At least he wipes his feet.
In a tea house, visitors can enjoy the tea ceremony, where tea and food
are prepared slowly and gracefully. Each move is planned, almost like a
dance without music, to honor the visitor.
Not only tea and food, but the bowls, the serving, and the art of
every peaceful moment are part of the gift in "the way of tea."
Nero's a bad dog! That's no way to accept such a nice gift!
But let's see another kind of gift.
This old, very large (more than 6 inches long) oban was made by a rich lord in 1592 of gold.
The name of the mint and its director are written on it in India ink—a strong ink that doesn't wash off.
Although the oban could be used to buy things, it was usually used as a gift to the royal family, other rich people, or samurai warriors.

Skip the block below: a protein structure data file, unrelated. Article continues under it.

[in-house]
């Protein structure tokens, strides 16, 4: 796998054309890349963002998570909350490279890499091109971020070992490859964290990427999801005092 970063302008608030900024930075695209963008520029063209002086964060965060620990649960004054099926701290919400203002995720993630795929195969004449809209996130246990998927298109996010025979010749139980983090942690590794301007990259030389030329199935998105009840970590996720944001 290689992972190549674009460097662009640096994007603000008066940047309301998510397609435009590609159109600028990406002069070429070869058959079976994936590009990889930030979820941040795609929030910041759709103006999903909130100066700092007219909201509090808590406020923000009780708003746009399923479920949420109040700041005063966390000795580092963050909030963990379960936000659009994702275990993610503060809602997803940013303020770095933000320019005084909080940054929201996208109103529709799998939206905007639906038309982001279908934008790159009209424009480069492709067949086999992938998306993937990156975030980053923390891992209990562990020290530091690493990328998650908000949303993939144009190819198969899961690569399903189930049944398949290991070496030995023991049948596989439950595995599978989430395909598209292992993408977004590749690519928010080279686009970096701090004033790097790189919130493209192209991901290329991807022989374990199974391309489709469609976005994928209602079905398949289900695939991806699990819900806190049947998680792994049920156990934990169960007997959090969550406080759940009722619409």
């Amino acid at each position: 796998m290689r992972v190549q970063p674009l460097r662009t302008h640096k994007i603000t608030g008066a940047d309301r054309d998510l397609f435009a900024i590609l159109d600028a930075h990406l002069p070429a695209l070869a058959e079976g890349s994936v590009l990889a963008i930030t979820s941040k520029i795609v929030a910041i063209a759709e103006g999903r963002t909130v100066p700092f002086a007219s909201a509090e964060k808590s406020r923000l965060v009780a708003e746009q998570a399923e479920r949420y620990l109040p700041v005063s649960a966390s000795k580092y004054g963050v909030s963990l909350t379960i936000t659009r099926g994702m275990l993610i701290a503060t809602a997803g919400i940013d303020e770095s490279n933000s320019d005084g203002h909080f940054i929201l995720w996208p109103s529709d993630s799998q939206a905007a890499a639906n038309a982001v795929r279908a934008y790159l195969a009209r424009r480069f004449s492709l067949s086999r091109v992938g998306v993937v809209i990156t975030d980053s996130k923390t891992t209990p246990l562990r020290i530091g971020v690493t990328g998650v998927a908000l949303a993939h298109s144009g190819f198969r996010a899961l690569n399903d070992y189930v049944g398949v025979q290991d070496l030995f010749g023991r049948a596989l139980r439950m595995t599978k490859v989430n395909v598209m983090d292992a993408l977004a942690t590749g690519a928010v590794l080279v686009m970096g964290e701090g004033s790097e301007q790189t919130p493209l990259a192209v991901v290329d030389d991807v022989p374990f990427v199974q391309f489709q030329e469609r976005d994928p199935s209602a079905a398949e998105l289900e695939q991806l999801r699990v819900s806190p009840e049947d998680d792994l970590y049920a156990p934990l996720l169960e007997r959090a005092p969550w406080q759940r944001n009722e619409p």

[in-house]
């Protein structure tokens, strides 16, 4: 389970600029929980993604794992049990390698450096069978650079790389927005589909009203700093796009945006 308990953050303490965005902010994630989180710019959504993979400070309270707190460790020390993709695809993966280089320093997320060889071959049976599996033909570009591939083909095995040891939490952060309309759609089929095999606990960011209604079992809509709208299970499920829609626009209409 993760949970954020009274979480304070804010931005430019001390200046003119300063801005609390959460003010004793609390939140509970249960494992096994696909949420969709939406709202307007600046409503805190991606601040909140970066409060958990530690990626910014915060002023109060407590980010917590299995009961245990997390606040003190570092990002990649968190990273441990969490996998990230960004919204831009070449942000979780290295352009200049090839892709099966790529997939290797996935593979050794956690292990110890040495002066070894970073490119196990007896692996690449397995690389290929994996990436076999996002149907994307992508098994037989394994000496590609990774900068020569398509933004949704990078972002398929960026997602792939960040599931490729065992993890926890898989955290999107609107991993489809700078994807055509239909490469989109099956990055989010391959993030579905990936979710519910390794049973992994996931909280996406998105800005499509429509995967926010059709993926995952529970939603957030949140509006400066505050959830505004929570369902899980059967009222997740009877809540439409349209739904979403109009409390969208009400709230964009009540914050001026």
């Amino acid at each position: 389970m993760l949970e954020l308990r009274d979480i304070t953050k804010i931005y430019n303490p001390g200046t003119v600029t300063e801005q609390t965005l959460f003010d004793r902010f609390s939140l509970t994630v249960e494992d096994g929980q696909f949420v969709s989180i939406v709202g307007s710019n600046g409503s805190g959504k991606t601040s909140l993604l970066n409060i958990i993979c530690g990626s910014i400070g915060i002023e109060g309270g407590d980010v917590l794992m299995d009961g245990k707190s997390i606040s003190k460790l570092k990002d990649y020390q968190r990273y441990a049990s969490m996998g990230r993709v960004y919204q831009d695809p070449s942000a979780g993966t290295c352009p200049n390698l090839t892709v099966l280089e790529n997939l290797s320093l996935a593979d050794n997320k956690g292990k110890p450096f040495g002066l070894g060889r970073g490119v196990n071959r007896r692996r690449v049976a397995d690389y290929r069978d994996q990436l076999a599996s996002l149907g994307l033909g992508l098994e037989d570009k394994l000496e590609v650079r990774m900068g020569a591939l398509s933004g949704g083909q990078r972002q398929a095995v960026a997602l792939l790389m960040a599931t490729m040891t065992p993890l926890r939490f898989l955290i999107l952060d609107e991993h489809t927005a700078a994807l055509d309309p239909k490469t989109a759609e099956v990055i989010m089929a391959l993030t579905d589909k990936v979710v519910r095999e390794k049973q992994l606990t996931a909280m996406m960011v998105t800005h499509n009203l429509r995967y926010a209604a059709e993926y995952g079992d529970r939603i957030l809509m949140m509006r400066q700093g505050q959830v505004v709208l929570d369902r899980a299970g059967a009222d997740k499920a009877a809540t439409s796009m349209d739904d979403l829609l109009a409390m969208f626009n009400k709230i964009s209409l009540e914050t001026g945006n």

Did you know that American coins can be gifts too?
The kind of American coin we usually give as a gift is the commemorative, a coin that shows a special person, place, or event worth remembering.
This 2003 "First Flight" coin commemorates the Wright Brothers and their powered air flight at Kitty Hawk in 1903.
Medals make good gifts, too. For example, President Thomas Jefferson had explorers Lewis and Clark give Peace Medals as gifts to the Native American chiefs they met while exploring the Louisiana Territory.
Today's leaders can still give medals as gifts to foreign leaders.
Is there something fishy in Japan?